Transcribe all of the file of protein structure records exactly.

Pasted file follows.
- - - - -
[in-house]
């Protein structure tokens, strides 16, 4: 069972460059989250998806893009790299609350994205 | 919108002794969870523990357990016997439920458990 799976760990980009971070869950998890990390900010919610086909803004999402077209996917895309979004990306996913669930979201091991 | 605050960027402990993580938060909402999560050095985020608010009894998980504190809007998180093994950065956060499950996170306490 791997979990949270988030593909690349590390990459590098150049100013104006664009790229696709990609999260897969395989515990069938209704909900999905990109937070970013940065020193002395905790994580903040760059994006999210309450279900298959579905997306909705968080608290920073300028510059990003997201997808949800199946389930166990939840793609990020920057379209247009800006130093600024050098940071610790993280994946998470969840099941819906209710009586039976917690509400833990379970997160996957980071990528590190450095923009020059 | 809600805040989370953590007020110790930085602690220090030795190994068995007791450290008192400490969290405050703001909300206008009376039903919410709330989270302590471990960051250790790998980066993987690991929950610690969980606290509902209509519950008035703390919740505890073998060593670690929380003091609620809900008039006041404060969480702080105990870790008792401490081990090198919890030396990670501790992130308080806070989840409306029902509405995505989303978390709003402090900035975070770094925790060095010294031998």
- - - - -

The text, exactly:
[in-house]
């Protein structure tokens, strides 16, 4: 069972460059989250998806893009790299609350994205 | 919108002794969870523990357990016997439920458990 799976760990980009971070869950998890990390900010919610086909803004999402077209996917895309979004990306996913669930979201091991 | 605050960027402990993580938060909402999560050095985020608010009894998980504190809007998180093994950065956060499950996170306490 791997979990949270988030593909690349590390990459590098150049100013104006664009790229696709990609999260897969395989515990069938209704909900999905990109937070970013940065020193002395905790994580903040760059994006999210309450279900298959579905997306909705968080608290920073300028510059990003997201997808949800199946389930166990939840793609990020920057379209247009800006130093600024050098940071610790993280994946998470969840099941819906209710009586039976917690509400833990379970997160996957980071990528590190450095923009020059 | 809600805040989370953590007020110790930085602690220090030795190994068995007791450290008192400490969290405050703001909300206008009376039903919410709330989270302590471990960051250790790998980066993987690991929950610690969980606290509902209509519950008035703390919740505890073998060593670690929380003091609620809900008039006041404060969480702080105990870790008792401490081990090198919890030396990670501790992130308080806070989840409306029902509405995505989303978390709003402090900035975070770094925790060095010294031998």